As wireless mobile users, one our greatest threats are malware - when you are out on the internet, you are exposed to hackers and infiltration into our devices. According to a recent study by NQ Mobile's first half 2014 findings - from NQ Mobile's Security Labs - the trends on mobile malware is on the rise, doubling year after year. They released an Infographic showing the highlights on their study - see below - and their findings are quite disturbing on how such threats put our sensitive data and bank accounts at risk. The key statistics to come out of this study show that 85,970 new pieces of malware were discovered - a 68-percent increase over the first half of 2013. In NQ Mobile's database of 136 million active users worldwide, 37.5 million Android devices were infected with malware - a 78.6-percent increase over the first half of 2103. The malware that can infect categories that can drive financial gain, accounts for 62-percent of malware and 11-percent of threats can leak personal or private data, which can be sold via the "dark web."
NQ Mobile discovered a new strain of malware called "ransomware" - named because they hold your information for 'ransom.' This new strain dubbed "Simpelocker," is a Trojan packed in a genuine Android App download with the APK file from a third-party market. Once the app is installed, it could request permissions for a variety of actions - writing to external storage devices or scan the SD card for specific file types (.jpeg, .doc., .gif, etc.) and attempt to encrypt them. One other finding that comes as no surprise is that profitability drives the malware motive - 62-percent of the malware during the first half of 2014 were financially beneficial to the cyber-criminals For example, "Trick Connector" causes unsuspecting users to send premium SMS messages incurring a charge and "Stealth Subscribe" would sign up unsuspecting users for services that will hit them with small, recurring charges to their accounts.
We have heard and seen the privacy issues in recent news broadcasts concerning private photos being released, and this has put the spotlight directly on privacy threats from data theft. In the first half of 2014, 11-percent of mobile threats came from malicious apps with the ability to gather and leak personal information. This type of information is often sold on the "dark web" to cybercriminals to use for financial gains. During the first half of 2014, the NQ Security Center captured and quarantined what they call the "Fake Play," which can actually masquerade as the Google Play Store. This fake App can run in the background and intercept and upload user's messages, contacts and App data.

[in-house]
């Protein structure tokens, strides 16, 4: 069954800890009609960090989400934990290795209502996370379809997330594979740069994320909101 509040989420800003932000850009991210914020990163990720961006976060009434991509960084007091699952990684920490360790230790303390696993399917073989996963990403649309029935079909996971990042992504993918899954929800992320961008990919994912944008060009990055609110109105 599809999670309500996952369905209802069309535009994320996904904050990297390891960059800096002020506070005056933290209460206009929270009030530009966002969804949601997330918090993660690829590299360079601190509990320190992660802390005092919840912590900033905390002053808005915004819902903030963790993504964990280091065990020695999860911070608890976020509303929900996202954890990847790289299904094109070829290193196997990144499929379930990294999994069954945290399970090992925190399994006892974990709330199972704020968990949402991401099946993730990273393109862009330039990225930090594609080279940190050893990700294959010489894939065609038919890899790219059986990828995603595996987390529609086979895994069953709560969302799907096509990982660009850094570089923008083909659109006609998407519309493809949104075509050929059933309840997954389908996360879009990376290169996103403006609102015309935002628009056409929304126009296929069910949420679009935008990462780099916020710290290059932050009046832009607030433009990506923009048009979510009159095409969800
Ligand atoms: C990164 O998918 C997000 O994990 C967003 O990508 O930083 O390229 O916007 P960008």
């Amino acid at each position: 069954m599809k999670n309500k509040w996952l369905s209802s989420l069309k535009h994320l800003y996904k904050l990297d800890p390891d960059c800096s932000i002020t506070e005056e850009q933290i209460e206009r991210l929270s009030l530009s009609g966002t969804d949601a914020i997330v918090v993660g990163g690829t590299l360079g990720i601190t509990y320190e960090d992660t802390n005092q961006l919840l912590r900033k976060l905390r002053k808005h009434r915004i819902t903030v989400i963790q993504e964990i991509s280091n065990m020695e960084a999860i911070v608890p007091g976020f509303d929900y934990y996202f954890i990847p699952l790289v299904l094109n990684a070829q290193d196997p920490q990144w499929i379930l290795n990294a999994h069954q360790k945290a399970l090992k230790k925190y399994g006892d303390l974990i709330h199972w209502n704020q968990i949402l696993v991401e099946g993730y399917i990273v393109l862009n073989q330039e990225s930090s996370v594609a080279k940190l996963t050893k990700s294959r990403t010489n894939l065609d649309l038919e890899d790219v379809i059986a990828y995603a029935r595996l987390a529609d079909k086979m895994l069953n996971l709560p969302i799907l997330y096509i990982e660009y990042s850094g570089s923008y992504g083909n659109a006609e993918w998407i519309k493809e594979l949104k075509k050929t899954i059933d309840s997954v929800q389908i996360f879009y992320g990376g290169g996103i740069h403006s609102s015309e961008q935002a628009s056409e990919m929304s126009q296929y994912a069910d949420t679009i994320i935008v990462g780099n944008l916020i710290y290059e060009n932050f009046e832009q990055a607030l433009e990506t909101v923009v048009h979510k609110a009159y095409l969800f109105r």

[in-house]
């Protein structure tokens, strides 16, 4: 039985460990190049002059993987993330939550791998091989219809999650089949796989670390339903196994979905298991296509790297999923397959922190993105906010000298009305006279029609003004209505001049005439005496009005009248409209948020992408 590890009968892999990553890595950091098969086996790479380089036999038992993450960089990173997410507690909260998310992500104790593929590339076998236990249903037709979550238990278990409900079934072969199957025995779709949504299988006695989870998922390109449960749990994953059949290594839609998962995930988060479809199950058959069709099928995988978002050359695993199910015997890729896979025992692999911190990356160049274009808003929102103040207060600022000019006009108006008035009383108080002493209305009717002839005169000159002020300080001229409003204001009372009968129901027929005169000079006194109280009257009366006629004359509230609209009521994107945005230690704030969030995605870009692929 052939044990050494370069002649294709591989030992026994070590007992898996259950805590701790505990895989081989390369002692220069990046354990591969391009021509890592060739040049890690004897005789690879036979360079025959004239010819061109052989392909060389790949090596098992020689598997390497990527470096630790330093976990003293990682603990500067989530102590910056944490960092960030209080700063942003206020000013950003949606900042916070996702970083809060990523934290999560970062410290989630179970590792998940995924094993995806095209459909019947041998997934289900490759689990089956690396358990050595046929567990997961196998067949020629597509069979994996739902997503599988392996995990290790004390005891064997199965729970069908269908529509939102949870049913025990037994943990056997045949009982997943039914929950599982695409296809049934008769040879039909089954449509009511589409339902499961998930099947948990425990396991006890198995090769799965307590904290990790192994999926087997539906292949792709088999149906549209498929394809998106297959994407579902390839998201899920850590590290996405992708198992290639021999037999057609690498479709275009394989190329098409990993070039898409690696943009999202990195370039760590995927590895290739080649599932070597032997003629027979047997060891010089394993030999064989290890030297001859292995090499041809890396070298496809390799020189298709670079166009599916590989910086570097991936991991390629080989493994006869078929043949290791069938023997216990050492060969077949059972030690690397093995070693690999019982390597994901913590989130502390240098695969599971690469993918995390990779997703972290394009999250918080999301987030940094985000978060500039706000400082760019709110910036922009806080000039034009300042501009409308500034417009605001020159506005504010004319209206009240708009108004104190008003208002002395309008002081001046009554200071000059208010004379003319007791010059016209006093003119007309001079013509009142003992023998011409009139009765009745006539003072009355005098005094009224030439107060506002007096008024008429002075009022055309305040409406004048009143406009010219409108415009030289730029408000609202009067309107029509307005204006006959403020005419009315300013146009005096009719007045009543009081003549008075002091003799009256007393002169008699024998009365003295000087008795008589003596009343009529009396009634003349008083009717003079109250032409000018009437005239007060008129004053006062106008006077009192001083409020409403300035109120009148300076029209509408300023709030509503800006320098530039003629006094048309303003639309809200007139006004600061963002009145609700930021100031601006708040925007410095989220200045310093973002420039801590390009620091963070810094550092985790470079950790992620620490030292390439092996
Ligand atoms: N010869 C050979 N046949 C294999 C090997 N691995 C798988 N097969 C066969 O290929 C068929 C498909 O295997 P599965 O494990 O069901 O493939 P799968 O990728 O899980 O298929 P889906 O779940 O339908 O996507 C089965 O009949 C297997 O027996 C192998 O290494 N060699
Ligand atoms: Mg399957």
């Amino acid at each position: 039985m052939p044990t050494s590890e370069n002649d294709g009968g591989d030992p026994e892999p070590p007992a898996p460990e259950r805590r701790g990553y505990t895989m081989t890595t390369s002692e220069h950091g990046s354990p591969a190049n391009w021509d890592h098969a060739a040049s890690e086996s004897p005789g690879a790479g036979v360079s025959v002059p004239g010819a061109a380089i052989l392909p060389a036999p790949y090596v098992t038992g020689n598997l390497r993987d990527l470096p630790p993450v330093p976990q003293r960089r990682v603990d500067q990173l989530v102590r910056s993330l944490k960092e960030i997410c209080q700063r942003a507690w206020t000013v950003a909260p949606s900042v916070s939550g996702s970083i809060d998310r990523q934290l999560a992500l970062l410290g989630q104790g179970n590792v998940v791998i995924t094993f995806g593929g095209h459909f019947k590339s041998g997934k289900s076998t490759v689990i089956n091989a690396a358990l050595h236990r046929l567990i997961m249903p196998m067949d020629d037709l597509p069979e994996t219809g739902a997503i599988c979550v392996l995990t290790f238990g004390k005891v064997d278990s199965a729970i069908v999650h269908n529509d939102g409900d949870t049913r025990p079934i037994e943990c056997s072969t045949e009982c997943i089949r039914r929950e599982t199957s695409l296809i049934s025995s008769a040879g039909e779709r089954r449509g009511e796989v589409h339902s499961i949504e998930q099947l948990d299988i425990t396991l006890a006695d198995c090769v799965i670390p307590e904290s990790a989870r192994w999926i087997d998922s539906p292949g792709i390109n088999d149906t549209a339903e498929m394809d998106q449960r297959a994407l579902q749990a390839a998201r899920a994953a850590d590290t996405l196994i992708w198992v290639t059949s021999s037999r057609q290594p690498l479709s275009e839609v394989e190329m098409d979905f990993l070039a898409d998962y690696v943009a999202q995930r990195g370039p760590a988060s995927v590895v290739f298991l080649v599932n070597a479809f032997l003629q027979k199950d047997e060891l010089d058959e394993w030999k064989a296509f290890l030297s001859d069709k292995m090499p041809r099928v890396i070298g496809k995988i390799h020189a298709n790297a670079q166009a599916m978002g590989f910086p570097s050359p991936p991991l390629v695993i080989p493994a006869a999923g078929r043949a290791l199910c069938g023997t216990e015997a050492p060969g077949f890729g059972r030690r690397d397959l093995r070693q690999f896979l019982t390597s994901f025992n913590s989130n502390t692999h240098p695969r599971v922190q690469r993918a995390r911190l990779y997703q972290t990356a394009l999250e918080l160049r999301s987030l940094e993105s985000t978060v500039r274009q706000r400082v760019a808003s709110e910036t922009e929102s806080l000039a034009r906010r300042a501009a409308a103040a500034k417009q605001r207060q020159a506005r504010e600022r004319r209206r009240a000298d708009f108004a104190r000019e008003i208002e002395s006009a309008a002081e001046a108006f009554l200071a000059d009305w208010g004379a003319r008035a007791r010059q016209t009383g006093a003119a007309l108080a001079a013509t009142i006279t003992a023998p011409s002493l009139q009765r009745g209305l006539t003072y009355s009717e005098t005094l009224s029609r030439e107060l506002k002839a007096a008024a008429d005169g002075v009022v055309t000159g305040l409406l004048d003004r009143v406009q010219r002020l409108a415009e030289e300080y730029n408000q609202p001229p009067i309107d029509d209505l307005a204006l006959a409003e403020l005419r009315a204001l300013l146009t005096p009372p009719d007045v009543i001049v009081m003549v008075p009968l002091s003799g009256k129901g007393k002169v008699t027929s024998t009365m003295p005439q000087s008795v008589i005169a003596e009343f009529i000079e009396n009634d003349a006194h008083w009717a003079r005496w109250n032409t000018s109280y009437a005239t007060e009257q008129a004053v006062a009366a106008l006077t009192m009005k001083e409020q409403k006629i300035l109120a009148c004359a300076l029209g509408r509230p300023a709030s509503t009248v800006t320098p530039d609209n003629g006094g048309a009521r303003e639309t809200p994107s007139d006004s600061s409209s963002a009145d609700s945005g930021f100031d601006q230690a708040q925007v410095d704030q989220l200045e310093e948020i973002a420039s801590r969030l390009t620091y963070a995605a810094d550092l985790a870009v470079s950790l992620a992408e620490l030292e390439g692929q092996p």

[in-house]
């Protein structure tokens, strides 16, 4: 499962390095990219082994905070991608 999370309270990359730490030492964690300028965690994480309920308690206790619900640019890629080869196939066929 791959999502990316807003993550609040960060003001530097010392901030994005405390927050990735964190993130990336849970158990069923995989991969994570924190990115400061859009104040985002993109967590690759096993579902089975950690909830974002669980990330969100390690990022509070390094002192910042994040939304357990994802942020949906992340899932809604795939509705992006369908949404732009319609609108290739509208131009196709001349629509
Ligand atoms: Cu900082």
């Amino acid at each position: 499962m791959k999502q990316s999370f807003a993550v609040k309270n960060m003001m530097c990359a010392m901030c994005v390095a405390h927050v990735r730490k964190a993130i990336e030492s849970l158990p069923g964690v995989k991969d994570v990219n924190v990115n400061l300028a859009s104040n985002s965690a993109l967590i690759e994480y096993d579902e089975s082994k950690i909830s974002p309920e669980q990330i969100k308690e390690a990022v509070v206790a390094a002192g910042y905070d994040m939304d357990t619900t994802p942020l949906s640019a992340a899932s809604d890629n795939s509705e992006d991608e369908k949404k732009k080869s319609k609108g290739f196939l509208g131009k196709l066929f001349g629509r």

The most pressing issue are the server-side botnets - they can remotely control the infected device...for example, "Text Thief," would automatically load and unpack a program that could block text messages from designated numbers and send unauthorized messages to paid subscription services...charging your account money. Two of the reasons that Android finds itself is so much under attack - first it is the number one operating system in the world...making it an easier and more inviting target. Secondly, Android is the operating system of choice - due to the low-end devices being sold - in emerging nations and many of those countries have unregulated App Markets and many uneducated customers when it is concerning malicious Apps. Education and control will eventually help lower the stats as both Android and customers mature in the knowledge of malware. Please hit us up on our Google+ Page and let us know if you have been a victim of malware or if you use an antivirus program...as always, we would love to hear from you.